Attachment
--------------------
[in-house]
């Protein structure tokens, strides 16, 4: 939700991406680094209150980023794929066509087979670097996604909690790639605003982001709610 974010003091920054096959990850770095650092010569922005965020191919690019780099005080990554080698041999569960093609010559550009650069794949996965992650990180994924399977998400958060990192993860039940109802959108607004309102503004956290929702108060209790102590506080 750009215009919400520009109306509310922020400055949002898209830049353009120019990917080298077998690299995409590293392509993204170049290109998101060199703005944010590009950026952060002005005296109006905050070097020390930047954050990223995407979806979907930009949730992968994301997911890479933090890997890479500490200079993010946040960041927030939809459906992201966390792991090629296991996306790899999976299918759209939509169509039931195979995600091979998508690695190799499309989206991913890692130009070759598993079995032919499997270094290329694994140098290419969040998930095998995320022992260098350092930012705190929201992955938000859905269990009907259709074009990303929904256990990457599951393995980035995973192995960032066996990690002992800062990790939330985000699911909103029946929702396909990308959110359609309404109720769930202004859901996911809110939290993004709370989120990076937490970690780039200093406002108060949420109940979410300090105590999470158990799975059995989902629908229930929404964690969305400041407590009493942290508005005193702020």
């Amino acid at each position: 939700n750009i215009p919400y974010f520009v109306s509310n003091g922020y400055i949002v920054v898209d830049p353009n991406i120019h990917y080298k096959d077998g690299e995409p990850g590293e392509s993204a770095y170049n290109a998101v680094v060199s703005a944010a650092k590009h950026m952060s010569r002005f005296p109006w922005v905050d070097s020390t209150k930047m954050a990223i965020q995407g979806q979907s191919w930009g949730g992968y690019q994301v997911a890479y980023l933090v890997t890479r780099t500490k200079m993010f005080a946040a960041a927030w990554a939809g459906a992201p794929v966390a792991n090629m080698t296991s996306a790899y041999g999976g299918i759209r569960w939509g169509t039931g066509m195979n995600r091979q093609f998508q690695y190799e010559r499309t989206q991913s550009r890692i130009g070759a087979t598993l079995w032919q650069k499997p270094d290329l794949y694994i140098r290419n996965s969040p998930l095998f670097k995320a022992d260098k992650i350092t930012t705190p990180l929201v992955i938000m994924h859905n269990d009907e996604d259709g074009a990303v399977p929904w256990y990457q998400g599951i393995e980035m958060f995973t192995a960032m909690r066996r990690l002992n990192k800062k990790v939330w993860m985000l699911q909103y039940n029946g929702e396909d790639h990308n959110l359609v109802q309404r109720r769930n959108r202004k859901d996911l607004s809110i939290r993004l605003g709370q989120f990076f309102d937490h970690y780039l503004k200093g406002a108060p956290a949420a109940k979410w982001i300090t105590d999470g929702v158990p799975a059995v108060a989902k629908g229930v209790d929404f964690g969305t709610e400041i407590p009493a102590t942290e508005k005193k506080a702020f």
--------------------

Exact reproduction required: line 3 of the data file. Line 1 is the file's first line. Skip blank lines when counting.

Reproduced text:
């Amino acid at each position: 939700n750009i215009p919400y974010f520009v109306s509310n003091g922020y400055i949002v920054v898209d830049p353009n991406i120019h990917y080298k096959d077998g690299e995409p990850g590293e392509s993204a770095y170049n290109a998101v680094v060199s703005a944010a650092k590009h950026m952060s010569r002005f005296p109006w922005v905050d070097s020390t209150k930047m954050a990223i965020q995407g979806q979907s191919w930009g949730g992968y690019q994301v997911a890479y980023l933090v890997t890479r780099t500490k200079m993010f005080a946040a960041a927030w990554a939809g459906a992201p794929v966390a792991n090629m080698t296991s996306a790899y041999g999976g299918i759209r569960w939509g169509t039931g066509m195979n995600r091979q093609f998508q690695y190799e010559r499309t989206q991913s550009r890692i130009g070759a087979t598993l079995w032919q650069k499997p270094d290329l794949y694994i140098r290419n996965s969040p998930l095998f670097k995320a022992d260098k992650i350092t930012t705190p990180l929201v992955i938000m994924h859905n269990d009907e996604d259709g074009a990303v399977p929904w256990y990457q998400g599951i393995e980035m958060f995973t192995a960032m909690r066996r990690l002992n990192k800062k990790v939330w993860m985000l699911q909103y039940n029946g929702e396909d790639h990308n959110l359609v109802q309404r109720r769930n959108r202004k859901d996911l607004s809110i939290r993004l605003g709370q989120f990076f309102d937490h970690y780039l503004k200093g406002a108060p956290a949420a109940k979410w982001i300090t105590d999470g929702v158990p799975a059995v108060a989902k629908g229930v209790d929404f964690g969305t709610e400041i407590p009493a102590t942290e508005k005193k506080a702020f």